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Commission on College Basketball recommends ending one-and-done model

NCAA President Mark Emmert Press Conference Photo by Tim Bradbury/Getty Images

The Committee on College Basketball, which was formed in the wake of the FBI investigation into the sport, offered up its recommendations in a 60-page report on Wednesday morning. Among them: stiffer penalties for cheating—including lifetime bans for coaches involved—plus recruiting reforms and the end of the one-and-done model.

Of course, the problem with ending the one-and-done rule is that it’s not up to the NCAA, it’s up to the NBA, whose age restriction established the current system in college. But it’s a nice idea, I suppose. And actually one of the few recommendations that actually might benefit the players.

The rest is mostly just bureaucratic nonsense, like requiring college presidents to “certify annually that they have conducted due diligence and that their athletic programs comply with NCAA rules.” Clearly, what the NCAA and the sport needs is another layer of rubber stamps.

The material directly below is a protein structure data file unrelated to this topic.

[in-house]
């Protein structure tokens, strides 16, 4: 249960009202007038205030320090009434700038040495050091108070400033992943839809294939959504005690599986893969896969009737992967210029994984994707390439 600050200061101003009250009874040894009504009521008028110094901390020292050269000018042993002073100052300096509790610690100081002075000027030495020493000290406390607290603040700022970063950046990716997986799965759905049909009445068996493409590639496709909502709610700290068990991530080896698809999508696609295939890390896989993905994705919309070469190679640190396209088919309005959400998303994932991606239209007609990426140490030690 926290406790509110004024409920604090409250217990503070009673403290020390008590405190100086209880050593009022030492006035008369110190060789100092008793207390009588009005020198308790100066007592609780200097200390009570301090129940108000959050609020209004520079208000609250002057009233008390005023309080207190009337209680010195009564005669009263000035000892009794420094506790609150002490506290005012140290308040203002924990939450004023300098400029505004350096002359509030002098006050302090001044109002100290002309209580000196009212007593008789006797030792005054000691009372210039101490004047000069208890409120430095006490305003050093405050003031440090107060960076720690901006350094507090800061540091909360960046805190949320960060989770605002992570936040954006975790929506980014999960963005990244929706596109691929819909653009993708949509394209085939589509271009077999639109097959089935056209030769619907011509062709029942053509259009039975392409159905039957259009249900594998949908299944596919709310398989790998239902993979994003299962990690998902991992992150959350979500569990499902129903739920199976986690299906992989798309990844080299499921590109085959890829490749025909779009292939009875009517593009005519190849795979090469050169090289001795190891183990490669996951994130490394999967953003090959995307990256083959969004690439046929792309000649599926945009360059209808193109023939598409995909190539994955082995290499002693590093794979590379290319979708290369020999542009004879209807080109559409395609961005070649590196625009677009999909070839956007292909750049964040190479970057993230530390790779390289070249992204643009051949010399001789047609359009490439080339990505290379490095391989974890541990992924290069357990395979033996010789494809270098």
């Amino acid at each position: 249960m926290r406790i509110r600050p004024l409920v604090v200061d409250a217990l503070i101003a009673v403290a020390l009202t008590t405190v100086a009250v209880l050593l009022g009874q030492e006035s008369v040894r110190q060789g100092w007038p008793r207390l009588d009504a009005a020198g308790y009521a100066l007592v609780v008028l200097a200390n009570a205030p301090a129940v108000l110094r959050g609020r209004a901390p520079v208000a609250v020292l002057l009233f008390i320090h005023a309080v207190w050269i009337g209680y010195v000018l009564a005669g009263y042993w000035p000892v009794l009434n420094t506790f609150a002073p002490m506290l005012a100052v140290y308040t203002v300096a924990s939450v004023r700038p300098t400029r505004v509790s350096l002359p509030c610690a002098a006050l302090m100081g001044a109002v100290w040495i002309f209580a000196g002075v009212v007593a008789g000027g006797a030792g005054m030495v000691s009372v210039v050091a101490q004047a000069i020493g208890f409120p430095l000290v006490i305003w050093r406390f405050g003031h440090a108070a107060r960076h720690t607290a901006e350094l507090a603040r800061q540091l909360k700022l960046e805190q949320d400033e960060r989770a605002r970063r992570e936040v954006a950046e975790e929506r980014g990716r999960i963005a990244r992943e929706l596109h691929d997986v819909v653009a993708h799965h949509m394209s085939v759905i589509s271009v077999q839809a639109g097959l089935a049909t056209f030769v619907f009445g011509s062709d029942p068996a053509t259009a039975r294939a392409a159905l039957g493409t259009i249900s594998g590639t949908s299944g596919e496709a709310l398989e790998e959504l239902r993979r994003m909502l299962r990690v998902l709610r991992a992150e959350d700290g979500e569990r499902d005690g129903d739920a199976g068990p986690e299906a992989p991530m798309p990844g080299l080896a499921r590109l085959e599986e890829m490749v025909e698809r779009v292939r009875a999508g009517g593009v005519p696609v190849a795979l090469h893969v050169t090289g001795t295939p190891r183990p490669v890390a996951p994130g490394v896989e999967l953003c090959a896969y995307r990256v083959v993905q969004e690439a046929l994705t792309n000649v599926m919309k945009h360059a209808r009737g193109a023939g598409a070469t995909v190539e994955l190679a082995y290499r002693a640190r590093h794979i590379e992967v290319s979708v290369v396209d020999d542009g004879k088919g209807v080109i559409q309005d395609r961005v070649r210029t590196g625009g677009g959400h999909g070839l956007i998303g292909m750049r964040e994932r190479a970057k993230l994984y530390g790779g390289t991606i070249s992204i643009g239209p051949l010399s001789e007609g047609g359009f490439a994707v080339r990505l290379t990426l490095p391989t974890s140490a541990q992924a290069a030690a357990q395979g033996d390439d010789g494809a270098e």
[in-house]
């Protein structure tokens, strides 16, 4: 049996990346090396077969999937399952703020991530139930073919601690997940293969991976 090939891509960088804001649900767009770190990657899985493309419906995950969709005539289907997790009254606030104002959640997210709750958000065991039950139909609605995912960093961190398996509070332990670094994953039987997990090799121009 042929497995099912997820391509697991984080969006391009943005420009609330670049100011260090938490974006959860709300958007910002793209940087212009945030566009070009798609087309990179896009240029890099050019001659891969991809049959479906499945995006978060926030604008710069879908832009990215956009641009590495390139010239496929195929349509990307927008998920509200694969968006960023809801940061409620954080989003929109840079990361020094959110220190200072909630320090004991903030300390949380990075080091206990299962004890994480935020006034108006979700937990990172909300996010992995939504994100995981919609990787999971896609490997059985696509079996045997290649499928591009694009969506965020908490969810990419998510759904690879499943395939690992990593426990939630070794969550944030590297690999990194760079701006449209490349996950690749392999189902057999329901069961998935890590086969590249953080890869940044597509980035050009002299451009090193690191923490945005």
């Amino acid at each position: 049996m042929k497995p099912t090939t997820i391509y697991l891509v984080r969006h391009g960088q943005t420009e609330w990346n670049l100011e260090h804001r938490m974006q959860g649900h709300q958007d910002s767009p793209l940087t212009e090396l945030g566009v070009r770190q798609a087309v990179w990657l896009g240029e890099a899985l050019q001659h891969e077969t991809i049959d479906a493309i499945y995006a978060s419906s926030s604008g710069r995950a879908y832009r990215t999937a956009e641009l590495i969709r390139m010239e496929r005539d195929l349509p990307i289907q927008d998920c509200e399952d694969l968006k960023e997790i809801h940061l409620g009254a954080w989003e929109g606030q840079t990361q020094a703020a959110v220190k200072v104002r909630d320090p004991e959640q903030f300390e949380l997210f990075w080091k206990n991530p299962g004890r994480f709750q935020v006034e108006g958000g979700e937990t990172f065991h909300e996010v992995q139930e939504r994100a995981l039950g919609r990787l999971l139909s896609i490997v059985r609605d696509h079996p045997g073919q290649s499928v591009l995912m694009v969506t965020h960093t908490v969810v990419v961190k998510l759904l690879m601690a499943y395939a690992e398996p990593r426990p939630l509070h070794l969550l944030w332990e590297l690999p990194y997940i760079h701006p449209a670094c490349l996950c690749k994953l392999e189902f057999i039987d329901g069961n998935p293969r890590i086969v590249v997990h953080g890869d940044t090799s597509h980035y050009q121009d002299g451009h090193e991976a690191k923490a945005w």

No consideration was given to establishing a system that would compensate college players, which is ultimately why all of this is a waste of time and money. If they will not address the fundamental gap between what players get out of schools and what they are worth, they’re not going to get rid of the sport’s black market.

And this idea is utterly preposterous:

If a change is not made to one-and-done, Rice said the commission will look into options, such as making freshmen ineligible or locking a scholarship for three or four years if the recipient leaves a program after one year.

Nothing like penalizing the players for things outside of their control. There’s probably no better example than this to illustrate how badly the people running college athletics miss the point. And why nothing much will change.